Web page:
Yeah, yeah, so another celebrity marriage has hit the dust – what’s so surprising about that?  Celebrity marriages seem to come with a revolving door already installed, ready to twirl the lovers back out of the relationship when they are done six months later.  But the latest break-up listed in the gossip column doesn’t involve two movie stars who nobody thought would last anyway.  It involves the Gores, that loving, supportive couple who have just celebrated their fortieth wedding anniversary.  And who can forget that passionate kiss on stage at the 2000 Democratic National Convention in Los Angeles?  Their recent dignified announcement that “This is very much a mutual and mutually supportive decision that we have made together, following a process of long and careful consideration” stunned many, but for others it has just reinforced an apparent trend that is becoming more and more prevalent in modern society: The trend among the “gray-hairs” to file for divorce after spending three decades together.Â

The Wall Street Journal recently announced a “divorce boom among seniors” and the Associated Press reports that a “growing legion” of older Americans are suddenly separating and divorcing in larger numbers than before.  Even CBS News has jumped on the bandwagon, describing the “growing trend of 50, 60, and 70-something year olds who are divorcing after decades of marriage.”  Those boomers who wanted it all and were the first generation to be nicknamed the “me generation” are now seniors … and they still want it all.  And that doesn’t necessarily mean sticking with the person they said “I do” to all that time ago.

So what could be causing Grandma and Grandpa to suddenly rush to their divorce lawyers?  Well, apparently Viagra has a lot to answer for because it has helped create vastly new sexual experiences for older adults. Sixty may be the new 40!  Others point to women’s economic freedom, unheard-of back when our grandparents were young.  The longer average lifespan has also been brought up as a reason since many argue that marriage wasn’t designed as an institution to last so long.Â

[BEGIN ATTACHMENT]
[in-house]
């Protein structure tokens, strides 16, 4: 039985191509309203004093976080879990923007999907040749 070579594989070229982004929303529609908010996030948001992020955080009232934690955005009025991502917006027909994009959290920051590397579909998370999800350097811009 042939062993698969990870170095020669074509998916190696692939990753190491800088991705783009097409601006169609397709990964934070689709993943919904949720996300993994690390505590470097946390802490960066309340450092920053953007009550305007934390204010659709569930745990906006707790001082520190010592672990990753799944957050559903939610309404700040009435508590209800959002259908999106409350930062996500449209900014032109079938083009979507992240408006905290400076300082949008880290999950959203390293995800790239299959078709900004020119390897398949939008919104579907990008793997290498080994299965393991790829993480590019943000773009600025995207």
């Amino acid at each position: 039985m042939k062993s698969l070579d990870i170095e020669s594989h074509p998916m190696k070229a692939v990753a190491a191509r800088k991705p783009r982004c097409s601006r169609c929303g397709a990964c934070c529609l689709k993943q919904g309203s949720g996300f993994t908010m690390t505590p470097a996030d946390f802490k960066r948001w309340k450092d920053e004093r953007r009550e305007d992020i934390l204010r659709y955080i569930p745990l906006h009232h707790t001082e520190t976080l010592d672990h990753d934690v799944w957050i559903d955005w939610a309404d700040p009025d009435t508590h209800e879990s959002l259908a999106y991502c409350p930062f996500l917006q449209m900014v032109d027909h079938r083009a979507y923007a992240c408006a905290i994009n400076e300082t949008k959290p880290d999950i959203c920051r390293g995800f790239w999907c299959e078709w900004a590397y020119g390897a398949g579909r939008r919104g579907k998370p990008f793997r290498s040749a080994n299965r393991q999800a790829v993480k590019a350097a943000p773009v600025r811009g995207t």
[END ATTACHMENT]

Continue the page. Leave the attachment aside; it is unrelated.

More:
A May 2004 survey conducted by AARP found that women initiated 66 percent of these gray divorces, often blindsiding their husbands. Saying “I do” meant maybe thirty years together, but for those approaching retirement now, their “I do” could mean fifty years and that is too long for some.

Robert Butler’s recently published book, The Longevity Prescription, looks at this phenomenon stating “If [they] don’t feel totally happy and have possibilities for new relationships, late-life divorce is not totally uncommon.”  Butler, 83, is founder of the non-profit International Longevity Center in New York City and is founding director of the National Institute on Aging. He says he’s become more aware of those in long marriages contemplating divorce. He says it’s usually the women who bring it up.Â

But is it really a trend? There is no credible evidence that there is a divorce boom among older Americans.  In fact, available statistics suggest that divorce rates among senior citizens have remained rather stable at low levels.   Rather, it has become a “hot topic” in the media and as a result, it gets talked up.  So don’t worry, maybe Grandma and Grandpa will get to celebrate their golden anniversary in their golden years after all!